The rats are coming to Atlanta, study says

Rat trapper James Rennick Jr. saw the problem when he pulled up at the house in an upscale northwest Atlanta neighborhood; trash piled up in the backyard.

That, he said, is one of the reasons Atlanta ranks second in the country for risk of rat infestation.

“And it’s going to get a lot worse before it gets better,” Rennick said Wednesday between appointments.

Only New York City ranked above Atlanta in a study conducted by d-Con, a pest control company. The other nine cities on this year's list also were among the top 10 in 2007; El Paso was bumped this year to make room for Atlanta.

“Atlanta’s high ranking in this latest evaluation stems from greater urban areas of poverty, a very high foreclosure rate – nearly five times the national survey average – and a much lower city spend[ing] on structures and highways,” according to Bruce Colvin, one of the two researchers on the d-Con study.

Rennick said people get most of the blame, however.

“Trash piled in the backyard…Leaving food out at night. Not putting trash in metal cans,” Rennick said.

“With most pests, we provide them with the things they need to survive,” said Shane Hill, entomologist and training specialist with Atlanta-based Orkin Inc., another pest control company.

Hill said while it’s still too early in the season to report an increase in rat infestations,. But at the same time Orkin is predicting 10 percent to 15 percent more calls this winter, a bump Hill attributes to the large number of empty, foreclosed houses in Atlanta.

The d-Con report was based on a “predictive approach” that used U.S. Census data on unemployment and foreclosure filings and other factors such as climate, money spent to maintain a city’s infrastructure and pest control sales.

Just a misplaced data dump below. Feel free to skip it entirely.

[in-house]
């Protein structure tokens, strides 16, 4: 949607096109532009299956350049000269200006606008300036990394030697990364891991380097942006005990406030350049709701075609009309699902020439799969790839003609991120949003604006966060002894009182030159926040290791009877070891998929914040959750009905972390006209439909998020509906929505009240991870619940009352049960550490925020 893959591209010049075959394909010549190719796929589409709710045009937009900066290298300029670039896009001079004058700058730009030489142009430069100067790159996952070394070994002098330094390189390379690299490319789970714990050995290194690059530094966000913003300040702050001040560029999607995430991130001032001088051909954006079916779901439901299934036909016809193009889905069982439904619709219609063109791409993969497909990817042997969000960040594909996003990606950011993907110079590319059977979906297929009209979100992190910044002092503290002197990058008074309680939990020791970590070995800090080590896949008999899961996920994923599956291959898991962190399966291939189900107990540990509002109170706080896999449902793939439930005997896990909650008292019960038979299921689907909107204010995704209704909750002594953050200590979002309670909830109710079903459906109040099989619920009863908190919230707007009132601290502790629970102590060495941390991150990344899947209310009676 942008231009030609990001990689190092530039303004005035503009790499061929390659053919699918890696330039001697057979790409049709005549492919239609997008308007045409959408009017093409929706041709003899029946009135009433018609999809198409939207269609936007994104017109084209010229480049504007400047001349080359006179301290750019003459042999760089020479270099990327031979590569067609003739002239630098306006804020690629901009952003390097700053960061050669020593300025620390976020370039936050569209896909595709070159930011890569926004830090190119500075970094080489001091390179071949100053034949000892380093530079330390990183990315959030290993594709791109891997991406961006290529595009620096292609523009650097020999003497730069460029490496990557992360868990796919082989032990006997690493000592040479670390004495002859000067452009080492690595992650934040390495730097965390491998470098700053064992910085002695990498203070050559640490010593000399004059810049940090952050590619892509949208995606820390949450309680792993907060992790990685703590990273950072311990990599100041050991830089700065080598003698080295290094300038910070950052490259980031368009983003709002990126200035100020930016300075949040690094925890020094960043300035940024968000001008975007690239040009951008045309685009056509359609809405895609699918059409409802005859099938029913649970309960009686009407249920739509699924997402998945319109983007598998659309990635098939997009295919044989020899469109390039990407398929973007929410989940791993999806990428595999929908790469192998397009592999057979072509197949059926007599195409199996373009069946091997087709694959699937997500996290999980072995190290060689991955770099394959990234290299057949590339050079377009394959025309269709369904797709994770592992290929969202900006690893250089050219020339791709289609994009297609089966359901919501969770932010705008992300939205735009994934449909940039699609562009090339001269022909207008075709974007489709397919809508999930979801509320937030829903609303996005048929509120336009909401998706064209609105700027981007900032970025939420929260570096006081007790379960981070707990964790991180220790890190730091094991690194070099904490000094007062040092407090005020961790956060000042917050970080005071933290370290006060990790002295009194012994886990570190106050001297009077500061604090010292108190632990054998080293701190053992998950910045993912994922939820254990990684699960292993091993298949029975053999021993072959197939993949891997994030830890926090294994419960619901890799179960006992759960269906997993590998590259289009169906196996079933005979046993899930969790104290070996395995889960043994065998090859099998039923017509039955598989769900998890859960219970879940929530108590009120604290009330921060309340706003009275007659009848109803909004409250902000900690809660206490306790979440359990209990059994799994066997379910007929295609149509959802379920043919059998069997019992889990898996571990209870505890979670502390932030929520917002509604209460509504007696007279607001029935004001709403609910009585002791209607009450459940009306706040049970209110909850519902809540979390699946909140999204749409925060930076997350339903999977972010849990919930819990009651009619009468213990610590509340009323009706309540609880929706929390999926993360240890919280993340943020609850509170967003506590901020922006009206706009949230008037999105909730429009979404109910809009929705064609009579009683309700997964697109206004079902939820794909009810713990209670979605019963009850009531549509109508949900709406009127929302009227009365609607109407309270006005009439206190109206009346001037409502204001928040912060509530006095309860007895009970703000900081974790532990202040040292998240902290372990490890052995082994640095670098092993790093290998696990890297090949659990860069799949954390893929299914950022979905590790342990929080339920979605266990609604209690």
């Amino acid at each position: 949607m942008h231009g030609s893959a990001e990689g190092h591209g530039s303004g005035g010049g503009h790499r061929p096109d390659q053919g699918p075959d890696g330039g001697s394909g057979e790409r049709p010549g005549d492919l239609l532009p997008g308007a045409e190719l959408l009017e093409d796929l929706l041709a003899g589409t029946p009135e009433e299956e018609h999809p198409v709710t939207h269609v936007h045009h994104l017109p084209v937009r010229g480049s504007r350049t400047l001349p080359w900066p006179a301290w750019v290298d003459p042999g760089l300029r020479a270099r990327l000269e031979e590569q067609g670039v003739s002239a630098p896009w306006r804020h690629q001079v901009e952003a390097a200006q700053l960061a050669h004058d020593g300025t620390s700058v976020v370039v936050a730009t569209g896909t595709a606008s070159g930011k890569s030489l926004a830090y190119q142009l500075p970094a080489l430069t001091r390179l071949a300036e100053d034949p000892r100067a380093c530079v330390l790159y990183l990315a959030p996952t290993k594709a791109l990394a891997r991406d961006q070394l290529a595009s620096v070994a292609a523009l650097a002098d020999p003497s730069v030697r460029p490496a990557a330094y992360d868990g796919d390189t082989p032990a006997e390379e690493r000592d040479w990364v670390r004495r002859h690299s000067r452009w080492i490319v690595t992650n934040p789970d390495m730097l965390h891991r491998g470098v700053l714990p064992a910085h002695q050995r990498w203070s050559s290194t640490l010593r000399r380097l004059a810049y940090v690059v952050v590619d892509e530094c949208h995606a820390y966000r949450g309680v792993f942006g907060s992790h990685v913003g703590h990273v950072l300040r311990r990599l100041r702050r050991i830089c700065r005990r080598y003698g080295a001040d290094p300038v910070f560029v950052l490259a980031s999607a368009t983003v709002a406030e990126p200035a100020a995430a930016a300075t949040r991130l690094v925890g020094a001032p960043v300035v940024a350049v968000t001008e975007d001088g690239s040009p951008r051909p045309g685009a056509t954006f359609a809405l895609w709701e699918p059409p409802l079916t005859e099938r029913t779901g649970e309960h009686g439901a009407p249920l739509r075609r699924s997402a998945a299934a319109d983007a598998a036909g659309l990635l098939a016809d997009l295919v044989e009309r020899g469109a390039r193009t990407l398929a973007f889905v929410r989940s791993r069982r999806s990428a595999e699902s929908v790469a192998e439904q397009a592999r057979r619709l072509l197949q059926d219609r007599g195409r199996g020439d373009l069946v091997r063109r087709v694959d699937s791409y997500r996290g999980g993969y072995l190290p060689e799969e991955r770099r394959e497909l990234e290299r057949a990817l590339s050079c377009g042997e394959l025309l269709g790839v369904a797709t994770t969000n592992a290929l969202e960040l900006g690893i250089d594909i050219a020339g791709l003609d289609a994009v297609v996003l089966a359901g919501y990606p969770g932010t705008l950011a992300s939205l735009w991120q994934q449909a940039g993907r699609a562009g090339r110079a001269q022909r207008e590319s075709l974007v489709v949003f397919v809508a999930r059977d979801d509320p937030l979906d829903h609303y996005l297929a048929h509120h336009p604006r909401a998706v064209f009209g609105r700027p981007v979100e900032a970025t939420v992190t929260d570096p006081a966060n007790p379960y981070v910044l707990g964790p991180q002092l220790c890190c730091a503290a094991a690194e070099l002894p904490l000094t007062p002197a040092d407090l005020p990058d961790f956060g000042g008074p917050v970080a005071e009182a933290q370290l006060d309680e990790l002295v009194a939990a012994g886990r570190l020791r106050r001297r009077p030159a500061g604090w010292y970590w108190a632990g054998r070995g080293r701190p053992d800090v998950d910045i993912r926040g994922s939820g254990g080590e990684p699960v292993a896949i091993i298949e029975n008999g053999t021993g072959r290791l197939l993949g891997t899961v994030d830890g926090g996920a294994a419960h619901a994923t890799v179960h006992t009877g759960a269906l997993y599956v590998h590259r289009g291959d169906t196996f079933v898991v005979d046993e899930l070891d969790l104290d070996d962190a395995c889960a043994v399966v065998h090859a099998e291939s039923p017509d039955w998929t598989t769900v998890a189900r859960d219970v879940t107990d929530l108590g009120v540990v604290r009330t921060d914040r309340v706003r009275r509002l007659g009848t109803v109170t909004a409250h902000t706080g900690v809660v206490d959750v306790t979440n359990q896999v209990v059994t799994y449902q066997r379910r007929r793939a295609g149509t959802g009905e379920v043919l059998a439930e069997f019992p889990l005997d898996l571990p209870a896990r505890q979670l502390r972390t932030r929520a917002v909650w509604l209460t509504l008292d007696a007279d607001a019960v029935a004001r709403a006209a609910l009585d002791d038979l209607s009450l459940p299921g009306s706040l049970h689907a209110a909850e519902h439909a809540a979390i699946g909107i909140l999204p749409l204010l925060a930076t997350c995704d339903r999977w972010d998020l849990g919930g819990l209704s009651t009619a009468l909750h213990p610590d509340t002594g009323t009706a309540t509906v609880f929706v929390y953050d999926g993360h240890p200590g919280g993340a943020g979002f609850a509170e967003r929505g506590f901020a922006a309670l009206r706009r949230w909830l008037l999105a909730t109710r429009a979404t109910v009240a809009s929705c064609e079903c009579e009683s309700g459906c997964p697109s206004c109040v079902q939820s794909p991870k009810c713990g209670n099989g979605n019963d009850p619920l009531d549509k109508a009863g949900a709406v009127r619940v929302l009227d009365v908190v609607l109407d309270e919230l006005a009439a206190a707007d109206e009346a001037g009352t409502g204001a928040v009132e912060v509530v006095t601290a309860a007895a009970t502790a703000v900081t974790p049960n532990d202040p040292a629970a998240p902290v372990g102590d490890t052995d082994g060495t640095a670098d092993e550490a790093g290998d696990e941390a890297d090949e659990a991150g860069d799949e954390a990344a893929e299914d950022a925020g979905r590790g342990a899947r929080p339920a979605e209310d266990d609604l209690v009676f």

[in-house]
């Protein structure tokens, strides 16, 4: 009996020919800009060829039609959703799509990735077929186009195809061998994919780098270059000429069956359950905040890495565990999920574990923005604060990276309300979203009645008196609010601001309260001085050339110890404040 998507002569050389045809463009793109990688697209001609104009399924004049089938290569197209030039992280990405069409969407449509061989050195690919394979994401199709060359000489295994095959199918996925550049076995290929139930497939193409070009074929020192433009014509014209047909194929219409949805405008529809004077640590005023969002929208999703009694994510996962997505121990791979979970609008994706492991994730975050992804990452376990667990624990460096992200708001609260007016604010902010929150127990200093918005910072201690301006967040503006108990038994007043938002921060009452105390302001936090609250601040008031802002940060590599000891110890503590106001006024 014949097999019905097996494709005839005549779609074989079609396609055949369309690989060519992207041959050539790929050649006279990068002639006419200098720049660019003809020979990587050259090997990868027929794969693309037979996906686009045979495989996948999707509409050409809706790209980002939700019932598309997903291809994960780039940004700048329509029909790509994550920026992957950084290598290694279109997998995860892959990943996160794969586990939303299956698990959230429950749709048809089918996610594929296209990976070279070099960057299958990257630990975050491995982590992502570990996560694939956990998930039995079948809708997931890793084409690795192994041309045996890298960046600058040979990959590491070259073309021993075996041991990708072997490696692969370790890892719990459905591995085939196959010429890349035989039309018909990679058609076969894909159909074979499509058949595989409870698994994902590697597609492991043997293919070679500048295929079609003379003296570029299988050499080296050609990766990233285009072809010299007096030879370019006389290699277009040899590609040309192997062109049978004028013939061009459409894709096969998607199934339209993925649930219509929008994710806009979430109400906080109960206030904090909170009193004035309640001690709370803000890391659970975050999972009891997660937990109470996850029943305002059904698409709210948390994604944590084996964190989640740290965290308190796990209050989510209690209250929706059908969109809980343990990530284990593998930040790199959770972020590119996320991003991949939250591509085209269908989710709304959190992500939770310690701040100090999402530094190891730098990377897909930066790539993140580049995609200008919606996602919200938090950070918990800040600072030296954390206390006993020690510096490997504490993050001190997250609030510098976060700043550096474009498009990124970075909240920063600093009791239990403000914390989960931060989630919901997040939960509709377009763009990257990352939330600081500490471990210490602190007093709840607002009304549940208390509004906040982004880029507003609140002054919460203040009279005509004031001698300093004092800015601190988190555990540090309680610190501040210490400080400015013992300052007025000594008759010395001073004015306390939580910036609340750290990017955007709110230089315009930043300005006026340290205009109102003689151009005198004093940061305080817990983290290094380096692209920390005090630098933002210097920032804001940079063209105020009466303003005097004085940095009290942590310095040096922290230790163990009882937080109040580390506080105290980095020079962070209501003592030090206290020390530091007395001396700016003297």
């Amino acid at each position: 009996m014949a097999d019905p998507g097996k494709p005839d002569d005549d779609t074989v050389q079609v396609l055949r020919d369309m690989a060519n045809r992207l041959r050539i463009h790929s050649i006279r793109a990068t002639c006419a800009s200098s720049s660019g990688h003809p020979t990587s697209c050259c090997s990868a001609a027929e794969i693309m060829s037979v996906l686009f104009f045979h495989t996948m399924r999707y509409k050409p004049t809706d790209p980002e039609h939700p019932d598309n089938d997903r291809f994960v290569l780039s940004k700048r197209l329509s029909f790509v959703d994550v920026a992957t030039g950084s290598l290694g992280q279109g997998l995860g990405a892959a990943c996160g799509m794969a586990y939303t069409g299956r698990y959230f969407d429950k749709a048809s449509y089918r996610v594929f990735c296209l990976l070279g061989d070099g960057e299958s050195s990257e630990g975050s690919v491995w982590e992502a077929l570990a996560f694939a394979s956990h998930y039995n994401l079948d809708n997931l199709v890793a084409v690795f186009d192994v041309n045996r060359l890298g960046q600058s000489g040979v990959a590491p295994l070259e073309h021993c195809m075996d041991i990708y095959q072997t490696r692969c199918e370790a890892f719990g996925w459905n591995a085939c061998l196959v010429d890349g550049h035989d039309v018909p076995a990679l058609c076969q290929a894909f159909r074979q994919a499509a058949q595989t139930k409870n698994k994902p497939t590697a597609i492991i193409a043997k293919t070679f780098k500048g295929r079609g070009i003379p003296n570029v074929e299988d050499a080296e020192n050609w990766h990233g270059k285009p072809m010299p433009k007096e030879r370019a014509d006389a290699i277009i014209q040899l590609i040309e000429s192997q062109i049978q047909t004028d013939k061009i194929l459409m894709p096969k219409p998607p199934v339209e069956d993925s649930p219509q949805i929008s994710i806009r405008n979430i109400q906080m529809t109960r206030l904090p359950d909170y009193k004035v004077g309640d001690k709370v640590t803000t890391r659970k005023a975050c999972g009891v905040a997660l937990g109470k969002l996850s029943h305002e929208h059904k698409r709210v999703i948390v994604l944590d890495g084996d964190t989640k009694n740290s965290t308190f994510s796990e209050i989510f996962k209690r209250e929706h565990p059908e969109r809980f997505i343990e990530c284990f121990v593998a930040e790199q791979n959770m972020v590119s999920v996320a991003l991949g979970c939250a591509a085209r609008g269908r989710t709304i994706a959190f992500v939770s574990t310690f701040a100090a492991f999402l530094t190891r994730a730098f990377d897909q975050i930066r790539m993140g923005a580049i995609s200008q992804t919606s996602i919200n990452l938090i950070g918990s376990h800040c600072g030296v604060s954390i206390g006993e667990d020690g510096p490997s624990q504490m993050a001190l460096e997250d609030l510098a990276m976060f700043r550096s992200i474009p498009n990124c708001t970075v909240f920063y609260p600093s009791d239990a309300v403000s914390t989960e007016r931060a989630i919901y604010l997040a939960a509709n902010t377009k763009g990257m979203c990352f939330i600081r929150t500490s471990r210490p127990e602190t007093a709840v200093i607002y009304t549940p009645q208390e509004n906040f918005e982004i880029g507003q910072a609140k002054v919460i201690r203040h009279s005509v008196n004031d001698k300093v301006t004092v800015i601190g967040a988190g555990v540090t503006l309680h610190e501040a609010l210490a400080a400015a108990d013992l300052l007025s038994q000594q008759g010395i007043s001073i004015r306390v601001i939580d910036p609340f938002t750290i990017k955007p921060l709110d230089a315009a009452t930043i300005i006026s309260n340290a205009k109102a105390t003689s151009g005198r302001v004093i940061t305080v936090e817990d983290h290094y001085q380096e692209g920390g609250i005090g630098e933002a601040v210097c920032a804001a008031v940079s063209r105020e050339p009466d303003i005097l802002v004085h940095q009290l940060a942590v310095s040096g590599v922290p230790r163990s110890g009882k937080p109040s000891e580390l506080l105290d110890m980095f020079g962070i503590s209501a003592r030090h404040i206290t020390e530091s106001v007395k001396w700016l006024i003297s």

New York – No. 1 in 2007 – remained in the top spot primarily because of the density of the city’s population and because of the age of its infrastructure. Population density also put Chicago and Boston in spots six and seven, respectively.

The other cities on the list – Houston, Louisville, Philadelphia, San Antonio, Milwaukee and Detroit – got there either because of their lush vegetation, their deteriorated and sometimes neglected infrastructure and the heavy sewer flows in those cities.

The experts warn that rats can gnaw through metal, plastic and wood and once inside they will damage walls, furniture and electrical wiring.

At the same time, their droppings aggravate allergies, the rodents spread diseases to humans and they bite people, especially small children.

They are more likely to be found in the attic than in a basement.

Experts suggest:

-- Checking for places rats can get inside. Look for openings in ducts or in the house foundation that provide a way inside. Fill in cracks or other openings with steel wool or plastic.

-- Stocking up on baits and traps, but avoid electronic and ultrasonic rodent-repellant devices that don’t work as promised.

-- Removing brush from around the house and trimming any overgrown hedges and plants.

-- Picking up any fruit that has fallen off trees to the ground.

-- Getting rid of newspaper bundles or old boxes stored in attics or basements because those provide ideal nesting spots. Clean kitchen counters of crumbs, wash dirty dishes and store opened food in airtight containers. Don’t leave pet food or treats out overnight.